CHARLES F. LUMMIS, in The Right Hand of the Continent, Out West, June, 1902.
By a queer sequence of circumstances, the essays, begun in the Lark, were continued in the Queen, and, if you have read these two papers, you will know that one magazine is as remote in character from the other as San Francisco is from London. But each has happened to fare far afield in search of readers, and between them I may have converted a few to my optimistic view of every-day incident. To educate the British Matron and Young Person was, perhaps, no more difficult than to open the eyes of the California Native Son. The fogs that fall over the Thames are not very different to the mists that drive in through the Golden Gate, after all!
in The Romance of the Commonplace.
The Bohemian Club, whose real founder is said to have been the late Henry George, was formed in the ’70’s by newspaper writers and men working in the arts or interested in them. It had grown to a membership of 750. It still kept for its nucleus painters, writers, musicians and actors, amateur and professional. They were a gay group of men, and hospitality was their evocation. Yet the thing which set this club off from all others in the world was the midsummer High Jinks. The club owned a fine tract of redwood forest fifty miles north of San Francisco. In August the whole Bohemian Club, or such as could get away from business, went up to this grove and camped out for two weeks. On the last night they put on the Jinks proper, a great spectacle in praise of the forest with poetic words, music and effects done by the club. In late years this has been practically a masque or an opera. It cost about $10,000. * * * The thing which made it possible was the art spirit which is in the Californian.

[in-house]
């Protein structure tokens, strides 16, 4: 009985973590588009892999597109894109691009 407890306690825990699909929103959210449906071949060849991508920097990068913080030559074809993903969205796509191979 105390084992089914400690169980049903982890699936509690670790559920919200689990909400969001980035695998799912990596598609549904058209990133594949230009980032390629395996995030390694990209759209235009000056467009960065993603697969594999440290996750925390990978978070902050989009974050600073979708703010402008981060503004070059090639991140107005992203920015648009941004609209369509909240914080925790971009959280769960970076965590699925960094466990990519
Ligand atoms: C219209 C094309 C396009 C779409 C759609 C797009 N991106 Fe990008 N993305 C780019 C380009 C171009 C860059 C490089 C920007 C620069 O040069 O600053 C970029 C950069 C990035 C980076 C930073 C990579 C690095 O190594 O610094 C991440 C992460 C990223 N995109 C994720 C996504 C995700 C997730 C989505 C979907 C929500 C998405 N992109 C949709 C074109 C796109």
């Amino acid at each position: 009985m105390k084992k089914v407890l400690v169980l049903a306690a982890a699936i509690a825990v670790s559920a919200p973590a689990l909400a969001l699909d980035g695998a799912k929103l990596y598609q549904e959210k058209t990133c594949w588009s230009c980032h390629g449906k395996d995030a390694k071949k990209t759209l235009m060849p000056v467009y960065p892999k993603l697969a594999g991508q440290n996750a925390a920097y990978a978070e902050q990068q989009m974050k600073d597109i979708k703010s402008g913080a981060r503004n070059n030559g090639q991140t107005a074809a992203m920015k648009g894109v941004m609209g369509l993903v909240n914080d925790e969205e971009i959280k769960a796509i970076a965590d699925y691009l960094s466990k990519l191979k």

in The City That Was.
Nearly all is now covered with a luxuriant growth of vegetation the most diverse, yet all of it foreign to the soil. Side by side are the products of two zones, reaching the highest stages of perfection, yet none of them natives of this coast.
Gay cottages now line the roads where so recently the hare cantered along the dusty cattle-trail; and villages lie brightly green with a wealth of foliage where the roaring wings of myriads of quail shook the air above impenetrable jungles of cactus.
T.S. VAN DYKE,
in Southern California.
* * * The chief and highest function of the University is to assert and perpetually prove that general principles—laws—govern Man, Society, Nature, Life; and to make unceasing war on the reign of temporary expedients. * * * There never was a period or a country in which the reign of fundamental law needed constant assertion and more perpetual proof than our own period and our own country. * * * The living danger is that society may come to permanently distrust the reign of law. * * * A national or a personal life built on expedients of the day, like a house built on the sand, will inevitably come to ruin.